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Lifesaving Sport Training event to be held here

By Murray Green

Camrose is hosting a Lifesaving Sport Training Camp July 17 to 20.
“This camp is designed for athletes who will be heading to Australia this August to compete at the Lifesaving World Championships with the Canadian National Team or with local clubs to compete at the interclub competition,” said Heather Barr, of the local club.

The sport is rapidly growing in Alberta. “We had over 400 athletes compete at the provincial level in April. Across Canada, the sport is growing as well with strong representation from Ontario, Quebec, New Brunswick, Nova Scotia and British Columbia. Additionally, North West Territories is hoping to have a competitive team this coming season,” she added.

At this training camp athletes attending are from BC, ON, PQ and AB. There will be approximately 36 athletes attending.

“We are focusing on refining skills that will help the athlete with their up and coming competitions at the world stage,” shared Heather.

Lifesaving sport is recognized by the IOC and is a sport that has a combination of swimming and surf rescue events.  It is the only sport rooted in the humanitarian philosophy of drowning prevention. Recently, there has been a bid put forth to have the surf events included in the 2032 Summer Olympics.

“Our national team is represented by 12 women and 12 men in both the youth (15 to 18) and the open (16 to 50) category. These athletes will represent Canada at the World Championships at the Gold Coast in August. Additionally, we have a team from Alberta and a team from BC with athletes attending this camp, who will be competing in Australia in the interclub competition.  Interclub is a space where athletes whose times qualify, are able to compete on the world stage without the pressure of being a part of the national team. It is exciting to have so many Canadian athletes represent our country at this event,” said Heather.

Lifesaving World Championships are held every two years and approximately 50 to 75 countries compete. This year Canada hopes to place among the top countries for this sport.

“This year we have local athletes who are attending the interclub competition. The City of Camrose has been very generous with supporting this training camp,” said Heather.

Crossfire to host U15 softball provincials

By Murray Green

The Camrose Crossfire girls’ softball team will be hosting U15A provincials from July 19 to 21.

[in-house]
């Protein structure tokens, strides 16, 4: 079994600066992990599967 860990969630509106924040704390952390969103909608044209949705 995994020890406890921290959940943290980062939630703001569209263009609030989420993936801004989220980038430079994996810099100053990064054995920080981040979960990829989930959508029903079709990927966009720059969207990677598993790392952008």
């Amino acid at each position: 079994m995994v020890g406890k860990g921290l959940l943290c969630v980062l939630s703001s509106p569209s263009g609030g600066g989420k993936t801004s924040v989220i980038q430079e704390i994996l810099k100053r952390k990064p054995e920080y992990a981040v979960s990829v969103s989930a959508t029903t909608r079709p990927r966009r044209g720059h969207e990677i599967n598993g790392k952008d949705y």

The first game for Camrose will be on July 19 at 12:30 p.m. when they take on the Calgary Rockies.

Opening ceremonies will be held at 5:30 p.m. with the Crossfire to play shortly after all of the teams are paraded on and off Kin Park Diamond 2 during the event.

On Saturday, July 20, Camrose plays the St. Albert Angels at 11:30 a.m. and the Lacombe Selects at 4:30 p.m.

If tiebreakers are needed, they will be played at 7:30 p.m. The playoffs will begin on Sunday with games slated to begin at 9 a.m. The final should start at about 2 p.m.

The Camrose team is led by coaches Jordan Riopel, Chris Bird, Guy Basque, Ryan Galenza and manager Melissa Riopel.

Camrose Crossfire consists of players Nikko Dimock, Avery Webster, Ashlyn Mitchell, Josie Hart, Rachel Herder, Addison Galenza, Mackenzie Bird, Rayah Bergen, Aaliyah Riopel, Emily Basque, Brooklynn Hannay and Maddison Eckstrand.

Irma will be hosting the U17 and U19 B provincials the same weekend.

Wenig wins MJT junior golf title

By Murray Green

Connor Wenig, 17, from Camrose secured the Boys Low Overall title in the MJT Junior Boys division with impressive rounds of 74 and 76.

Wenig fired 150 shots at the MJT Ford Series at Olds Golf Club on June 24 to 25. The golf course was in excellent condition and the weather cooperated on the first day, however, players encountered a challenging day two with winds testing the already fast greens.

Joining Wenig as Low Overall Girl was Hannah Thomas, 12, hailing from Calgary, who shot 72 and 77 in the MJT Girls U15 division.
Wenig was followed by Finn Vermette, 16, of Sylvan Lake with scores of 80, 71 (151) and Alex Adler, 17, of Calgary with 74, 77 (151).

Wenig clinched his first win by a single stroke in a close field. He credited his success to the intensive range sessions with his coach.